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Long Island weather: Morning sunshine Saturday, then afternoon rain

A beachgoer enjoys the surf Friday at Jones

A beachgoer enjoys the surf Friday at Jones Beach.

The weekend may not be a total washout, but Long Islanders will still see a big shift in weather conditions to the rainy, muggy and unsettled side, forecasters say.

Look for some sunshine early in the day Saturday, with clouds increasing and a sprinkle or so of rain in the afternoon, said Tim Morrin, National Weather Service meteorologist in Upton. Showers were expected to start showing up around 5 to 6 p.m., he said.

As for ocean beaches Saturday, look for a moderate risk for rip currents in the morning, becoming a high risk from 2 to 9 p.m.

Then, rain, some heavy with any thunderstorms that develops, was likely for Saturday night into Sunday around noon, Morrin said, with gusty winds in the mix.

The Island could see 1 to 2 inches of rain, locally higher with some thunderstorms, which would likely lead to areas of urban and poor drainage flooding, the weather service said in a hazardous-weather statement. Some flash flooding also is possible.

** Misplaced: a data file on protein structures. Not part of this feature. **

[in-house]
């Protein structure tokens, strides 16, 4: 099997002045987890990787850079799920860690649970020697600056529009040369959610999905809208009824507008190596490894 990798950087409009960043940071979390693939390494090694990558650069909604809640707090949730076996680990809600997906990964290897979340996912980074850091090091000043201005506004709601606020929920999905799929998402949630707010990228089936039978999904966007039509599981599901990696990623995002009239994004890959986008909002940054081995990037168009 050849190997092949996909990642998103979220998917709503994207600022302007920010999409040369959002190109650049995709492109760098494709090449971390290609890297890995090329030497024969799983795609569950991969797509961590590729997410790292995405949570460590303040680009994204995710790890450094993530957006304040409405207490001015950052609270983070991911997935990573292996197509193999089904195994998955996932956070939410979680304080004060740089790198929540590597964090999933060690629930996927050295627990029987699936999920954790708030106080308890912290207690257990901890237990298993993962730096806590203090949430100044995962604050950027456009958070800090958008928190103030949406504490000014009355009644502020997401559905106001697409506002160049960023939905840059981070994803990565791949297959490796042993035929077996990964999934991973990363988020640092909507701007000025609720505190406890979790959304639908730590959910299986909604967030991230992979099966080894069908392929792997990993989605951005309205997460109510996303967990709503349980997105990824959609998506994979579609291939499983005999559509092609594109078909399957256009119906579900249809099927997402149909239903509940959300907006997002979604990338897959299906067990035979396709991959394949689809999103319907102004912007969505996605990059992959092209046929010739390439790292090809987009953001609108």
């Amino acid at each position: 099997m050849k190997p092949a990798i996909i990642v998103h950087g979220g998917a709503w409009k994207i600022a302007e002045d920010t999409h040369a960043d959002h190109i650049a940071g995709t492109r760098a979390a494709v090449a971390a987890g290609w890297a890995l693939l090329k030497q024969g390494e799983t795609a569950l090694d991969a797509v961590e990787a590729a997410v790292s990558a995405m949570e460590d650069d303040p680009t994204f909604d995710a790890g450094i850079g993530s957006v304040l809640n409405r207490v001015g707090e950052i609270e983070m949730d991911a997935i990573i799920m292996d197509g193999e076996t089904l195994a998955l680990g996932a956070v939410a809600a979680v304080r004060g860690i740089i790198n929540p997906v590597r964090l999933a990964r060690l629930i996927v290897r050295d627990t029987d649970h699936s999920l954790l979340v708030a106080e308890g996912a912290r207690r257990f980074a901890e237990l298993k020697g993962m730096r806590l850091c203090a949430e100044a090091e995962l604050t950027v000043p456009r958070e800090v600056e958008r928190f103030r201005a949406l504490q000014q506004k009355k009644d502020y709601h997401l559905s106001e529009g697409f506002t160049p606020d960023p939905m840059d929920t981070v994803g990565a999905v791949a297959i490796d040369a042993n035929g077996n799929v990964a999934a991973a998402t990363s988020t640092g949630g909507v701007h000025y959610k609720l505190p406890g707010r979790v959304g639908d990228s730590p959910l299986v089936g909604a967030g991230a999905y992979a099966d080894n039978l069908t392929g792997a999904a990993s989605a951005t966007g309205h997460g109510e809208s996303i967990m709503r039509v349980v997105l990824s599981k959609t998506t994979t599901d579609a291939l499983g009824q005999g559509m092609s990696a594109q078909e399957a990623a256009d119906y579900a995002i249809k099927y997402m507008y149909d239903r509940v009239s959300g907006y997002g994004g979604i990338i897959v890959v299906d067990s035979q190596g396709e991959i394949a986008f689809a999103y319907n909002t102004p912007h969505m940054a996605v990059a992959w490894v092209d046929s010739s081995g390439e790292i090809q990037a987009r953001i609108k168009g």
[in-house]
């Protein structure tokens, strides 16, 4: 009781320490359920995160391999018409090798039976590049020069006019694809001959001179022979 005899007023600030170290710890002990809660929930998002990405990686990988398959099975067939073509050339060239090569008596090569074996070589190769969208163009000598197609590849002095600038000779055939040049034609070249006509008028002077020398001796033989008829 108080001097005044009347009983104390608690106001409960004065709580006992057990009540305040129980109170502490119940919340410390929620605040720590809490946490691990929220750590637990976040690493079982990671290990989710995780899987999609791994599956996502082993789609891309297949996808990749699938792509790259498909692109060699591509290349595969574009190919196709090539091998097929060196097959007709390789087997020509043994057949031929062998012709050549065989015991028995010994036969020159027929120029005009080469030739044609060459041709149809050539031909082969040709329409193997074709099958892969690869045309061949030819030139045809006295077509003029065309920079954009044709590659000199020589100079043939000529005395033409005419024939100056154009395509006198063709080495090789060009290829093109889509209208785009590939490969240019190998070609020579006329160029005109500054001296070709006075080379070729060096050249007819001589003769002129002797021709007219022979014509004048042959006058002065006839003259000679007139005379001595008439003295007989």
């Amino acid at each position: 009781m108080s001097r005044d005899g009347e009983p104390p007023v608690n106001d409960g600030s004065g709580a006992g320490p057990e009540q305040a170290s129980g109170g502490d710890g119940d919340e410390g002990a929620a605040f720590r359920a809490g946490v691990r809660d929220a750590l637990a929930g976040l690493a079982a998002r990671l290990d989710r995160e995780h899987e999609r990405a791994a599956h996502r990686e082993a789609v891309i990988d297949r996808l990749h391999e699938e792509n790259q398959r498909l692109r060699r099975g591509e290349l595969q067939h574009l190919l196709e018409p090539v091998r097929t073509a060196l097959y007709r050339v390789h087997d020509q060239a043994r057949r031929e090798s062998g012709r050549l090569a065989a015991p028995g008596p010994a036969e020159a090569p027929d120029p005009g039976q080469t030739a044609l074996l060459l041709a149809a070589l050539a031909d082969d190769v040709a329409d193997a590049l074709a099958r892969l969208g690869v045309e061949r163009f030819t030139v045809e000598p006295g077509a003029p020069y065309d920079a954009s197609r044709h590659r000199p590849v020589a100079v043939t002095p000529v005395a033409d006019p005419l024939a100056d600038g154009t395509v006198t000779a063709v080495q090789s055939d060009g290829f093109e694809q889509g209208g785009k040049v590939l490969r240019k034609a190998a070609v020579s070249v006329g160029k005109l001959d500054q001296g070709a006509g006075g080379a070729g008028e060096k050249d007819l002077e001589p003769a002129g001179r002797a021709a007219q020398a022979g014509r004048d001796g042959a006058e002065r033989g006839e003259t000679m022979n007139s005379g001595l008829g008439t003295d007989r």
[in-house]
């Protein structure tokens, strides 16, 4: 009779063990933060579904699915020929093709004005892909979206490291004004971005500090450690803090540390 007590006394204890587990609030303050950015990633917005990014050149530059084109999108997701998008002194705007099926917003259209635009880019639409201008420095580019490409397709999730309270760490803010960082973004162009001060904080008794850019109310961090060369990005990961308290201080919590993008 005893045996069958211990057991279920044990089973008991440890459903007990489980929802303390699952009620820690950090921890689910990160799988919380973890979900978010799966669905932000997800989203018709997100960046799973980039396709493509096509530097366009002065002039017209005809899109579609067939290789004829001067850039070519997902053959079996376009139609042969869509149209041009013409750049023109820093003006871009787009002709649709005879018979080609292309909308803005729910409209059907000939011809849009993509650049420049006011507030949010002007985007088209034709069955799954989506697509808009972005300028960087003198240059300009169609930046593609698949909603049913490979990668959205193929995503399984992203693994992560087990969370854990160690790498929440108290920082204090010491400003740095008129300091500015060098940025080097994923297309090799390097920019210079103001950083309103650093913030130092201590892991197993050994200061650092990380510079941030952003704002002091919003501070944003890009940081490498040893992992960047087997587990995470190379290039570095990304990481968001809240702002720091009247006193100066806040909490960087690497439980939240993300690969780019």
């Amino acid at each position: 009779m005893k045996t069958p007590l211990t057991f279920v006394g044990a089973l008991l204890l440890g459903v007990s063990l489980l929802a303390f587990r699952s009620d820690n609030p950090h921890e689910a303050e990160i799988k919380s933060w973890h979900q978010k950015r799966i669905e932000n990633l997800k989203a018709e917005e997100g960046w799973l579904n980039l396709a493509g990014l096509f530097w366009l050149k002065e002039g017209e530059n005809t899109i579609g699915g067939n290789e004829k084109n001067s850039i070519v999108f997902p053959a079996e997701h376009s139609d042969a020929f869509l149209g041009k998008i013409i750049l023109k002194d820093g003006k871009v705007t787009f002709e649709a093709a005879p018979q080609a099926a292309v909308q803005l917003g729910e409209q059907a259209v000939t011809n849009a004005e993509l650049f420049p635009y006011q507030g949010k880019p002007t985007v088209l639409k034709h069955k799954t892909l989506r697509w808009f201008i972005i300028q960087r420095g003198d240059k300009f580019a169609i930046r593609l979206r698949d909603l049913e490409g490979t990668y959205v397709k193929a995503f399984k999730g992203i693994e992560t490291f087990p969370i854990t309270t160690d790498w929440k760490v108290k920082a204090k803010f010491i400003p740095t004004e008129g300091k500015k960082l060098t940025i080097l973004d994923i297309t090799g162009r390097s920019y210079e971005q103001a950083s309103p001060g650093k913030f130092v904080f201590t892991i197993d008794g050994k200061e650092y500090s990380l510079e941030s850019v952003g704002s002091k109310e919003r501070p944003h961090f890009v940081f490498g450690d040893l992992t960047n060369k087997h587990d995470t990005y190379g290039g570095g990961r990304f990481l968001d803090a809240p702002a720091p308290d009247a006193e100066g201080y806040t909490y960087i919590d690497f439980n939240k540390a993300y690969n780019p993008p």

Still, there was some uncertainty as to where heaviest rain would fall, as of late Friday afternoon. Any part of the forecast area, Long Island included, has a potential to see as much as 2 to 2.5 inches of rain, Morrin, said. 

Also, although there’s no high probability, a weak tornado can’t be ruled out, said Jay Engle, also a weather service meteorologist. 

The system brings “strong winds and heavy rain threat,” said Rich Hoffman, News 12 Long Island meteorologist.

Temperatures climb only to mid-to-upper 70s Saturday, with increased humidity, the weather service said.

As for Sunday, it's expected to be warm and humid with the heaviest rain ending by noon, though there’s still a 60 percent chance for precipitation throughout the day, Morrin said.

And the rain's not stopping there. Each day next week through Friday was looking at chances of showers and thunderstorms, the weather service said.

That’s because a flow of humid air from the south makes ongoing conditions “quite muggy,"  Engle said.

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